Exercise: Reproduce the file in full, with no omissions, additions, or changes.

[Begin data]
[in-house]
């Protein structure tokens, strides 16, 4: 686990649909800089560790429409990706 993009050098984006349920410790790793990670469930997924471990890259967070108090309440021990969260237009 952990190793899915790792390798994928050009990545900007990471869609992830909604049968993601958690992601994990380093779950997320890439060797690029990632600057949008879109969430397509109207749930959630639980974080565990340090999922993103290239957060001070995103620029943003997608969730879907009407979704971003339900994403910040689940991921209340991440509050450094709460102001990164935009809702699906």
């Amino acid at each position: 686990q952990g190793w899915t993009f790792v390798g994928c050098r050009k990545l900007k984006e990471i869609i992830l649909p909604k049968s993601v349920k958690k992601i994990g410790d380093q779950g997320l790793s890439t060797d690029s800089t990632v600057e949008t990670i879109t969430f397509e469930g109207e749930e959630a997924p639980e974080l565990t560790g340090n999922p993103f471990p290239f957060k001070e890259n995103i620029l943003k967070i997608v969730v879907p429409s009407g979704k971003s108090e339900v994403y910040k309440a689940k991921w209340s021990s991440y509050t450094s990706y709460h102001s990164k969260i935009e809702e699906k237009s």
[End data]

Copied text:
[in-house]
């Protein structure tokens, strides 16, 4: 686990649909800089560790429409990706 993009050098984006349920410790790793990670469930997924471990890259967070108090309440021990969260237009 952990190793899915790792390798994928050009990545900007990471869609992830909604049968993601958690992601994990380093779950997320890439060797690029990632600057949008879109969430397509109207749930959630639980974080565990340090999922993103290239957060001070995103620029943003997608969730879907009407979704971003339900994403910040689940991921209340991440509050450094709460102001990164935009809702699906």
């Amino acid at each position: 686990q952990g190793w899915t993009f790792v390798g994928c050098r050009k990545l900007k984006e990471i869609i992830l649909p909604k049968s993601v349920k958690k992601i994990g410790d380093q779950g997320l790793s890439t060797d690029s800089t990632v600057e949008t990670i879109t969430f397509e469930g109207e749930e959630a997924p639980e974080l565990t560790g340090n999922p993103f471990p290239f957060k001070e890259n995103i620029l943003k967070i997608v969730v879907p429409s009407g979704k971003s108090e339900v994403y910040k309440a689940k991921w209340s021990s991440y509050t450094s990706y709460h102001s990164k969260i935009e809702e699906k237009s």